Pat King, global electronics strategist at Michelin, says the solution is something of a breakthrough because it bridges the gap between ISO and EPC, creating a solution that could satisfy all of the tire companies’ customers. “EPCglobal hasn’t figured out exactly how the additional memory [called for in the Gen 2 protocol] will be used,” King says. “This is a breakthrough because it gives some definition to the extra memory, and the solution is specific to a vertical industry.”

There are still issues that will need to be worked out, according to Mike Guillory, director of industry relations and standardization at Philips Semiconductors. Guillory has been closely involved with the creation of ISO RFID standards. “Even if you assume that this proposal is adopted as a framework, there are issues around how to represent the data on the tag, and how the data will be used by [companies in the auto industry] that are not EPCglobal members.”

AIAG plans to have another meeting on Jan. 25 to discuss the proposal further. Brown says the organization has shared the proposal with some groups not at the meeting, including those involved in the ISO standards development process, and with such overseas auto industry organizations as Odette International in Europe, the Japan Automotive Manufacturers Association (JAMA) and the Japan Auto Parts Industries Association (JAPIA).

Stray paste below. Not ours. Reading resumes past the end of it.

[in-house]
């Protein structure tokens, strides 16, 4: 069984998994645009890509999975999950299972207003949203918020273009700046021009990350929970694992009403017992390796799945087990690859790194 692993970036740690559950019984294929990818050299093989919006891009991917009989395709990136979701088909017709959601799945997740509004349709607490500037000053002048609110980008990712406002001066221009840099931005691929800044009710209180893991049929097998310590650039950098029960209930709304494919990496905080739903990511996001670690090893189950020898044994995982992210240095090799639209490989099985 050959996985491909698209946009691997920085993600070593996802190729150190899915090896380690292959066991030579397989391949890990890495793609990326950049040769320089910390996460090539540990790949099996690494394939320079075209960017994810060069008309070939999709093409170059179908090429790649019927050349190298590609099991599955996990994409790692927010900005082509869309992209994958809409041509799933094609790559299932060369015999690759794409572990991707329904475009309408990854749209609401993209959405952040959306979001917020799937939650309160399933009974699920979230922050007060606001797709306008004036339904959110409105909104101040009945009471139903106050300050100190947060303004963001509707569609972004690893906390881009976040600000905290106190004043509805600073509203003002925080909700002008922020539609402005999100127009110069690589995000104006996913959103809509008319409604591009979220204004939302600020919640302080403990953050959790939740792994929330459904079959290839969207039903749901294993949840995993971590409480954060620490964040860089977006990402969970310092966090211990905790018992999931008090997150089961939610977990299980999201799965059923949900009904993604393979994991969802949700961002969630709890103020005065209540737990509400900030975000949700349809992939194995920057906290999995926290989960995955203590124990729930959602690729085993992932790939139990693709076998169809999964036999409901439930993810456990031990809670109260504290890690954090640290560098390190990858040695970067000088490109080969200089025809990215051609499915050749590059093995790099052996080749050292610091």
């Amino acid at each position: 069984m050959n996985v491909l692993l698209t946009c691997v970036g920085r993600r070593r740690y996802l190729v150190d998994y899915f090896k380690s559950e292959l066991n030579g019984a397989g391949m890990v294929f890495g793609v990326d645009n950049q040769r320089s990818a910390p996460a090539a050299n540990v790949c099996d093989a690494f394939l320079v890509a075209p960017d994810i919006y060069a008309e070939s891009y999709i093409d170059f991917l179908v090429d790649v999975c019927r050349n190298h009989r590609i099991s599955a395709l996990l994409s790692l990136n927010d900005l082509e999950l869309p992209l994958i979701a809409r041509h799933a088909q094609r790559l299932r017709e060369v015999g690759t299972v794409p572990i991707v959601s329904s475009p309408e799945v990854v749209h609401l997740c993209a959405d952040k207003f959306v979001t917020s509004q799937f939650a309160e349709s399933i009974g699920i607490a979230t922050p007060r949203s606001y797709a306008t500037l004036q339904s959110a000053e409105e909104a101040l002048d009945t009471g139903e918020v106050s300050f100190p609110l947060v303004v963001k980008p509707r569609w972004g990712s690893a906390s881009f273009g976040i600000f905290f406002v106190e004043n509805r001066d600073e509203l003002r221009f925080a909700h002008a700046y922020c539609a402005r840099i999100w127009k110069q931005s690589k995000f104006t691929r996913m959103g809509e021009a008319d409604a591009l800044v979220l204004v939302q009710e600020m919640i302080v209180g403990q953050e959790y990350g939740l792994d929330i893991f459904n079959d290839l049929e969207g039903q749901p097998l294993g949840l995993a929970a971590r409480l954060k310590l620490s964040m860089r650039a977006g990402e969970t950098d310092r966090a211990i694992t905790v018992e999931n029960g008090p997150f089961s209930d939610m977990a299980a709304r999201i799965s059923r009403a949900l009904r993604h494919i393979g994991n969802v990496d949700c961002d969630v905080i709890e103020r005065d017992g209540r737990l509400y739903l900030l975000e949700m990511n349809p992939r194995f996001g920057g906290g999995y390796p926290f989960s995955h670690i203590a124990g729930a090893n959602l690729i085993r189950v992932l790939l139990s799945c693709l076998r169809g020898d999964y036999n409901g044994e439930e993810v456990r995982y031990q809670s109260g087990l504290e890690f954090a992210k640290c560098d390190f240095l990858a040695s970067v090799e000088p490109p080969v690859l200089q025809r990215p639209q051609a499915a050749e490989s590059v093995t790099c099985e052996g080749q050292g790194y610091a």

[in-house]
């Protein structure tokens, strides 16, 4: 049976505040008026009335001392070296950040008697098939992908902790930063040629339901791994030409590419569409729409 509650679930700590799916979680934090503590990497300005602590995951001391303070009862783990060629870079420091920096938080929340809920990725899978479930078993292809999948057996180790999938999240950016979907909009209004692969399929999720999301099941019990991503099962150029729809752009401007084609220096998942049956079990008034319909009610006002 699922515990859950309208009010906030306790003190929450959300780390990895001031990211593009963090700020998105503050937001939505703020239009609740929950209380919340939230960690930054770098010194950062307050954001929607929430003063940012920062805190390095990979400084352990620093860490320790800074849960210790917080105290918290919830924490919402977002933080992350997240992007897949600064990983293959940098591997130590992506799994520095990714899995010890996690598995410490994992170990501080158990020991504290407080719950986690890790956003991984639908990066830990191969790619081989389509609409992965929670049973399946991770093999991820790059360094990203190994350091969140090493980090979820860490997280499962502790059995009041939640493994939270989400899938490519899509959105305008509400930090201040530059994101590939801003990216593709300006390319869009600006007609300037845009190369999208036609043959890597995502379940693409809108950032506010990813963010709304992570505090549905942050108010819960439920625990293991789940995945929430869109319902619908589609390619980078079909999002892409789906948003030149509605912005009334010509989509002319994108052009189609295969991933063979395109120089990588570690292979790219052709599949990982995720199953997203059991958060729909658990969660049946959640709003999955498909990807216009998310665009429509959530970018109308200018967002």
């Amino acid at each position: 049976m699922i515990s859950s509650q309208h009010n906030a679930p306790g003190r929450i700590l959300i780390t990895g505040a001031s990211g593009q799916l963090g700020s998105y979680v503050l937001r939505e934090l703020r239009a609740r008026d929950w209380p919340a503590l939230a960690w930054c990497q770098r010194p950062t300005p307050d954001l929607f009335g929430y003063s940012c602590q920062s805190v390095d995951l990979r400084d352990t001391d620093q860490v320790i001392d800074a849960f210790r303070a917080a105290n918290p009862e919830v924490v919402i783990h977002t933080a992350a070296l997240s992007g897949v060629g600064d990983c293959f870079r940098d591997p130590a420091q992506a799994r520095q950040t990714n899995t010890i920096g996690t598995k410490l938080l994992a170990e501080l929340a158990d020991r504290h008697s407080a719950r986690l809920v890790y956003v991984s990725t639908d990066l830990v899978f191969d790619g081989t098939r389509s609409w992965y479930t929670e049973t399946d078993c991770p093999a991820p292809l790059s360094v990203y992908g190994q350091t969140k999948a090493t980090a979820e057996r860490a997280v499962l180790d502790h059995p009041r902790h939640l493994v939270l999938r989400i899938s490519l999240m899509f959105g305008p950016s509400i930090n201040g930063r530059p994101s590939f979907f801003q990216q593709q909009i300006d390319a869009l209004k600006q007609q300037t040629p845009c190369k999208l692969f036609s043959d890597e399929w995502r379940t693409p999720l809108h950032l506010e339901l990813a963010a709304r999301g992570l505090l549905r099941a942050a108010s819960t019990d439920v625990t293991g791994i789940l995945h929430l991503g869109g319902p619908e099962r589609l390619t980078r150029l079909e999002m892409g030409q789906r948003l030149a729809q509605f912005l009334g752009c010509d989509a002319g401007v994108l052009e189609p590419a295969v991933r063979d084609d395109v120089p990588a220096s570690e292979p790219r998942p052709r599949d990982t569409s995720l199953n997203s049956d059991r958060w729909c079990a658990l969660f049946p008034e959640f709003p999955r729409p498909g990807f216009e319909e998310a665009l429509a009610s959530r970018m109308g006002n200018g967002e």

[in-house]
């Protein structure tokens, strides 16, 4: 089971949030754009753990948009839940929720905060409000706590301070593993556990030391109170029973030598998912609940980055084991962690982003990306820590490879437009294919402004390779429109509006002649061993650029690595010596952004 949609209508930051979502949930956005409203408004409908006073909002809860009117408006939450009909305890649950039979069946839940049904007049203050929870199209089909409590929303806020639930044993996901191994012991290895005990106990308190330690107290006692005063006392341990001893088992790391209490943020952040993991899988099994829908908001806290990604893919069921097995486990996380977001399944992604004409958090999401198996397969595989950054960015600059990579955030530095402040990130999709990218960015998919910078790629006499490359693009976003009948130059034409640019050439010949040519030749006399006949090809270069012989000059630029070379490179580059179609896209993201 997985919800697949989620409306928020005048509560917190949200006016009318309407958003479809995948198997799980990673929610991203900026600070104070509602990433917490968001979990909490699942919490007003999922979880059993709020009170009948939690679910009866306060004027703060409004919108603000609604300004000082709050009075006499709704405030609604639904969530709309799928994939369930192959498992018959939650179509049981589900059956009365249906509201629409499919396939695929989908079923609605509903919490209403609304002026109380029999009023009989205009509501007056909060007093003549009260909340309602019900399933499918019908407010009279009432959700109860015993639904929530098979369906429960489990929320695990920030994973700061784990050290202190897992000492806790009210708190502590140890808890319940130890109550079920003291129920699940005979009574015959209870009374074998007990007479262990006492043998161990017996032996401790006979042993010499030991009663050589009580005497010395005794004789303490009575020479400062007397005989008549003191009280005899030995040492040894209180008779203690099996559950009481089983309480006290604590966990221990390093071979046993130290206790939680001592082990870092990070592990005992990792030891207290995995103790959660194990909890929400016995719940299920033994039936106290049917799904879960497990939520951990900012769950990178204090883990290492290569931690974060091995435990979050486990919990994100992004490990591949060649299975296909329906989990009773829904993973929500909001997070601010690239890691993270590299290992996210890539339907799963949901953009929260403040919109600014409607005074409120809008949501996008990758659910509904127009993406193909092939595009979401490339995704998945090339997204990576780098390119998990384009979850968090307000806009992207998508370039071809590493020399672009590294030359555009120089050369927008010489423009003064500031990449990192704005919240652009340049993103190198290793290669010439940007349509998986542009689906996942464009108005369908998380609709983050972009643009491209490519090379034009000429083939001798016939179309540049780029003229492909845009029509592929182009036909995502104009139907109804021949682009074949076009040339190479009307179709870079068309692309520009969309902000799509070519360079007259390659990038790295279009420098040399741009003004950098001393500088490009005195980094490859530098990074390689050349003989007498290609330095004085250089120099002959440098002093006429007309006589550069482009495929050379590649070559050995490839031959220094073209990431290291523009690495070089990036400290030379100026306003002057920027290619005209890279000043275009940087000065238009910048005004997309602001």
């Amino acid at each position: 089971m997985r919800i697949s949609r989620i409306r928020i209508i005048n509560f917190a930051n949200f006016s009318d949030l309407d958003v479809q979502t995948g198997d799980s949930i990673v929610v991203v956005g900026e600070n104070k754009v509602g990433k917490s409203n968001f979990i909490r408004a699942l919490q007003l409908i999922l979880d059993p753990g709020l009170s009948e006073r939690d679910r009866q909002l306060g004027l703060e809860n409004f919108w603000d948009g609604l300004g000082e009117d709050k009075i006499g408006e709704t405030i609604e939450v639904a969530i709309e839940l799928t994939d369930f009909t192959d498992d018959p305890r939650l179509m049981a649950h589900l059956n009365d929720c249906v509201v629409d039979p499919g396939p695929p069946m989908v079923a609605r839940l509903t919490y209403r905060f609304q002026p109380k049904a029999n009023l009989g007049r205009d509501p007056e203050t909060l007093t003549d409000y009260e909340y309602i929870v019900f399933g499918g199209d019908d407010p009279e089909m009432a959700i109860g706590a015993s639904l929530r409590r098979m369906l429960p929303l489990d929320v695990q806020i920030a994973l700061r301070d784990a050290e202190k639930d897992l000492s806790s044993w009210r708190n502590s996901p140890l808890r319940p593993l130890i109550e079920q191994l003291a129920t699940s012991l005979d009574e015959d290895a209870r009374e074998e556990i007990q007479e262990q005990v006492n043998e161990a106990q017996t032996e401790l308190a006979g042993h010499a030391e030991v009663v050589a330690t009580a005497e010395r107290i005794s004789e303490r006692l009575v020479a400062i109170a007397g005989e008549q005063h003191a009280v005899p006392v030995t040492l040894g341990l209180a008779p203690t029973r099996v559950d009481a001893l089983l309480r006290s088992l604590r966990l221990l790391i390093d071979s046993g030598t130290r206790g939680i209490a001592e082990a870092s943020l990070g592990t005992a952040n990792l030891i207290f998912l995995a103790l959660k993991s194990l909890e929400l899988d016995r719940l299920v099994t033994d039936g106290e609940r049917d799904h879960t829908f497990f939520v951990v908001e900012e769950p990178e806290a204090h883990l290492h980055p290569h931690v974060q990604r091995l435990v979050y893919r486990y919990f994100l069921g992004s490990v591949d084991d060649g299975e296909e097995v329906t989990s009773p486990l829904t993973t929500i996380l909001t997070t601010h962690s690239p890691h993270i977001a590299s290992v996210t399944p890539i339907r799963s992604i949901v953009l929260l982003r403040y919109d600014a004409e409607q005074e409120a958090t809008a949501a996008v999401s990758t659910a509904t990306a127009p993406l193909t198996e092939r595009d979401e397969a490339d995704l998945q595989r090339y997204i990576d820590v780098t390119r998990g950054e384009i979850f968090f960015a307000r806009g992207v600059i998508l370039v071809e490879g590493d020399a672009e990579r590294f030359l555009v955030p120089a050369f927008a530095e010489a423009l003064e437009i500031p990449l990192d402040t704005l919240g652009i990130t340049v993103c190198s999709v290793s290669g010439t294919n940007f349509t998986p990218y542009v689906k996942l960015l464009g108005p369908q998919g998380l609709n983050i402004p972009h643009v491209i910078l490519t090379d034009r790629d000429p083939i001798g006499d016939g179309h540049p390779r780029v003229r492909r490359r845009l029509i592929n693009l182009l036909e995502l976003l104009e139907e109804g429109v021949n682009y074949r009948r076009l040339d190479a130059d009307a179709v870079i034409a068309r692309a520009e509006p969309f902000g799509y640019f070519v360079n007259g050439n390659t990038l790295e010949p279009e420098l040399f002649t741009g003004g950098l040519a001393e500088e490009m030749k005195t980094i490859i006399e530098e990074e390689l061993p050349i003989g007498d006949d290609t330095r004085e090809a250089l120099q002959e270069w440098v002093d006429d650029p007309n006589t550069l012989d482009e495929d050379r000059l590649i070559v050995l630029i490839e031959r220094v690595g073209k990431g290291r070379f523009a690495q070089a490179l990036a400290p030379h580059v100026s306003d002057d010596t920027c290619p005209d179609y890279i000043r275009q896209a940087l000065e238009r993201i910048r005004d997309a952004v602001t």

It’s important for any RFID tag data standard adopted by the auto industry to have the support of overseas groups, because without a single global standard, companies will be required to put more than one tag on tires shipped around the world, or to maintain separate inventories of tires with tags used in North America, Europe or Asia.

Brown says there are differences among tire manufacturers about whether UHF or high-frequency tags are best, but all understand the importance of reaching an agreement that will pave the way for one tag to be used on tires, regardless of region of the world or customer it is shipped to. “We have a lot of momentum behind [the push for a single tag data structure],” Brown says. “It will be solved and probably fairly quickly, perhaps by June.”

This process demonstrates to the EPCglobal community that EPC technology has significance for a range of industries, according to Hutchinson. “Any time an industry looks to EPCglobal to help harmonize their standards, it brings us one step closer to our goal of a more efficient way to do business around the world,” she says. “This latest proposal shows that EPC is relevant to all industries, in that the AIAG is considering how it can use EPC technology to meet its needs for tires and wheels. We have seen this take shape already in CPG, healthcare and life sciences, transportation and logistics, and we expect other industries to follow.”